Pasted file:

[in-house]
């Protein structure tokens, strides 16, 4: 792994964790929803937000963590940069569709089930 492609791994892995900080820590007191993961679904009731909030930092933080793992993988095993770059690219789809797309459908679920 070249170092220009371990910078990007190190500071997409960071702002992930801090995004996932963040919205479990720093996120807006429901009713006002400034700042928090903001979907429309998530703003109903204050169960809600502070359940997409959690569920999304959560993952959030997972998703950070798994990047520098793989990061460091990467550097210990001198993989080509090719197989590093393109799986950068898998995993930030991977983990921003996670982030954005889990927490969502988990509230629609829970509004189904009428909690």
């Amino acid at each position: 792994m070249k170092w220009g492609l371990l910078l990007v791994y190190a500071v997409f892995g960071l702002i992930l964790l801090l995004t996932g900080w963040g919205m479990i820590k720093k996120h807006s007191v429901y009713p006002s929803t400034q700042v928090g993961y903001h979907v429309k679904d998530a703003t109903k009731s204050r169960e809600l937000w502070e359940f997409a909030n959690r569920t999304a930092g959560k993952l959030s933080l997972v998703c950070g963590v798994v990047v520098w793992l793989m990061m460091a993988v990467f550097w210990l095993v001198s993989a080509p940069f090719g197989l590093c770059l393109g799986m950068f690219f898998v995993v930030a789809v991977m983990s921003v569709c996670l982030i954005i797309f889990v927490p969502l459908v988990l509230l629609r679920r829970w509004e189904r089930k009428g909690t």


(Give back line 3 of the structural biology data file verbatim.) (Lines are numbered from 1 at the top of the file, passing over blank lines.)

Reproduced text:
């Amino acid at each position: 792994m070249k170092w220009g492609l371990l910078l990007v791994y190190a500071v997409f892995g960071l702002i992930l964790l801090l995004t996932g900080w963040g919205m479990i820590k720093k996120h807006s007191v429901y009713p006002s929803t400034q700042v928090g993961y903001h979907v429309k679904d998530a703003t109903k009731s204050r169960e809600l937000w502070e359940f997409a909030n959690r569920t999304a930092g959560k993952l959030s933080l997972v998703c950070g963590v798994v990047v520098w793992l793989m990061m460091a993988v990467f550097w210990l095993v001198s993989a080509p940069f090719g197989l590093c770059l393109g799986m950068f690219f898998v995993v930030a789809v991977m983990s921003v569709c996670l982030i954005i797309f889990v927490p969502l459908v988990l509230l629609r679920r829970w509004e189904r089930k009428g909690t």